CHARLESTON, W.Va. -- It was one of those phrases that stuck. It wasn't even aimed my direction, but hit anyway.
I was in grade school at the time. Third grade. Parent-teacher conferences. Privacy wasn't the requirement then that it is now, so my parents and I were only a few desks away as the teacher told this intelligent yet rambunctious boy that he wasn't living up to his potential.
All these years later, I still remember his name. Can still remember how his head dropped in shame, how he looked over at me to see if I'd heard. Looked pained when he saw that I had.
I thought so highly of him. He was quick. Smart. Funny. He raised his hand first and read ahead and knew tricks for memorizing multiplication tables. But our teacher thought that wasn't enough. Saw that he could do more. She could see his potential, and apparently he wasn't anywhere close.
Even though it wasn't her assessment of me, it attached itself anyway. I was determined to make certain no one ever said that about me.
It was said anyway. A lot.
Not by others. By me.
I could seldom live up to what I saw as my potential. When I slacked off, I knew it. When I didn't give it my all -- even if what I produced was impressive -- it still disappointed me because I could almost always see how I could've done it better. Making matters worse were those times I actually did hit my limit, when I pushed myself to the point of knowing there was no further to go.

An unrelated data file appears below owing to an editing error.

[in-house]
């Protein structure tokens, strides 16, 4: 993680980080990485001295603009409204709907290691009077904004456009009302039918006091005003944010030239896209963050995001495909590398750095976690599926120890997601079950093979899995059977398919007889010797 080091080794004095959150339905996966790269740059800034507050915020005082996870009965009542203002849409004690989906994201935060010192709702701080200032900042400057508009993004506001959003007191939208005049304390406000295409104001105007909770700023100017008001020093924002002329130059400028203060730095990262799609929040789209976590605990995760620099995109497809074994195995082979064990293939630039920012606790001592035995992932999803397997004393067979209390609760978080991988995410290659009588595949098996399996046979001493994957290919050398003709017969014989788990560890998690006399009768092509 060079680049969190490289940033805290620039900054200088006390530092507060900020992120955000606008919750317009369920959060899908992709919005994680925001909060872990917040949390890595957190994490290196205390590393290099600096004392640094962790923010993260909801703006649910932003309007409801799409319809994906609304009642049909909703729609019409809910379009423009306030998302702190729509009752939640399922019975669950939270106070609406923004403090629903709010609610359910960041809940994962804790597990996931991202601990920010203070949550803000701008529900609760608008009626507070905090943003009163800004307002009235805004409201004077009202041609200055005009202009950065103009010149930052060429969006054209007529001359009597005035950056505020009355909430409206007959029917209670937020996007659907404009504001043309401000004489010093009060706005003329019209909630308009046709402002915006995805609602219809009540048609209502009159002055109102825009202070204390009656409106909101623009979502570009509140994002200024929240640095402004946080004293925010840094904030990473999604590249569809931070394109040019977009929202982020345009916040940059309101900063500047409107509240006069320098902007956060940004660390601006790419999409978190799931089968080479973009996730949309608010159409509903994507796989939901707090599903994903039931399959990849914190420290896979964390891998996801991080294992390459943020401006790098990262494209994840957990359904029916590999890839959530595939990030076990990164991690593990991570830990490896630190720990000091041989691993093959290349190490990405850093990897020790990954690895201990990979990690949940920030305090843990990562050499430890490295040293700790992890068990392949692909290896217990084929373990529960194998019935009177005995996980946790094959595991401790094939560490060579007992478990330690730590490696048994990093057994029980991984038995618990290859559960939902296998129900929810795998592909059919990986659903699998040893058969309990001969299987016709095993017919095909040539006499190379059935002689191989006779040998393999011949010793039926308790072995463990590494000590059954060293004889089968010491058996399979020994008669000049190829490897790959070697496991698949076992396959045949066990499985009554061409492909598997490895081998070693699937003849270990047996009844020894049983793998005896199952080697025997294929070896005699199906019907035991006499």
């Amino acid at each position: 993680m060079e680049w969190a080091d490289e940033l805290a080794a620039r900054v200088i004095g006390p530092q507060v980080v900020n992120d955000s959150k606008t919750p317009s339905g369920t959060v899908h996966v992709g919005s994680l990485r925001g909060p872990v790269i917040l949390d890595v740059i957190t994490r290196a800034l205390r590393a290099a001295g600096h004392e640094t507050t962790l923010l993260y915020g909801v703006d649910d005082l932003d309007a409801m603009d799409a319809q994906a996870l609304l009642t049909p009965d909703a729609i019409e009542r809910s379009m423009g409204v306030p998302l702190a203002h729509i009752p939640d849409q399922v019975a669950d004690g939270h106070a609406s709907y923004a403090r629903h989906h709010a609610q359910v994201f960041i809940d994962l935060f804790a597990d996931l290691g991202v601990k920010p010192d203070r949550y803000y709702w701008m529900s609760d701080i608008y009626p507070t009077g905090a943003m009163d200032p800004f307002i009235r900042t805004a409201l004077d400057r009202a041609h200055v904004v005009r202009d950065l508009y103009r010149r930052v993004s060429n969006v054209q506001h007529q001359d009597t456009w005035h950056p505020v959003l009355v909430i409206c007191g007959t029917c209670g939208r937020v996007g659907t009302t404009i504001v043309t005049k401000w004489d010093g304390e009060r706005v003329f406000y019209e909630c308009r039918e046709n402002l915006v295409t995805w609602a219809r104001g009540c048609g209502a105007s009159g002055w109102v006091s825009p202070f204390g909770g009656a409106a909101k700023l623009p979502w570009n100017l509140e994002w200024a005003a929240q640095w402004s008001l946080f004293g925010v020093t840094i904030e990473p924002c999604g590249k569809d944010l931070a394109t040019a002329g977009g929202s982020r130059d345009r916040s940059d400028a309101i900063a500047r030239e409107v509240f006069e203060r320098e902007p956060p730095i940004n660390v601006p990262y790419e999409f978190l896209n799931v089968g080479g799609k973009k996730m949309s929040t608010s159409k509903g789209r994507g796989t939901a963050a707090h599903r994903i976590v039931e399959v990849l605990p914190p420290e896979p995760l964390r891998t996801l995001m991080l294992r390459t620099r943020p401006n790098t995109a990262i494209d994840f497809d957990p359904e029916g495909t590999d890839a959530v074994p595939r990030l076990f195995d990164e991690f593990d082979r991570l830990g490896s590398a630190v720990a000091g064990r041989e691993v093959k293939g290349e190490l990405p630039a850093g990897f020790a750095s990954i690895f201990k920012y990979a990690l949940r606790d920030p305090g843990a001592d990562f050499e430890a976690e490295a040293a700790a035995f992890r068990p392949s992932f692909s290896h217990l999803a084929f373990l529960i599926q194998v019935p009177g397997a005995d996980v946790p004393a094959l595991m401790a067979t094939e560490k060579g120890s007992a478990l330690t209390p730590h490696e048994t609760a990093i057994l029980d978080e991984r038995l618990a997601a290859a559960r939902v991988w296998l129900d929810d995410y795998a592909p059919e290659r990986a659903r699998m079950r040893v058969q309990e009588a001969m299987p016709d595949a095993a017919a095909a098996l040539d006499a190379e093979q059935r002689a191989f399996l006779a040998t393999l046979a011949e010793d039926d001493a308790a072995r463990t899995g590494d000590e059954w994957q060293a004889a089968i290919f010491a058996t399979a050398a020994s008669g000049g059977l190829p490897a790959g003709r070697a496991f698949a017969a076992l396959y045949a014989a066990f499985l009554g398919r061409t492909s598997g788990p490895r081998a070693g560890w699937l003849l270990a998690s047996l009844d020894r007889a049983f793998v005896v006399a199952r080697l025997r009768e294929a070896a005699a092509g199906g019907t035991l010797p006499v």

An early for-instance: I ran track in high school, the second runner on a four-person mile relay team. The moment that baton would hit the palm of my hand, I lived up to my potential, pushing myself so hard that once I handed the stick off to the next runner, I'd wobble off into the grass and pass out (or darn near).
I loved it. Loved that I could push myself to that limit. It was intoxicating. Made me feel proud. It proved there was no physical way I could've done more.
When I was in my 20s, I worked a full-time job, a part-time job, refinished antiques, made a variety of crafts, and taught myself how to write stories. At that same time, I was learning all I could about construction so I could design and build a house. Which I did. I never stopped. I was exhausted and stressed, but knew I was riding at the edge of my potential, so I was generally OK with myself.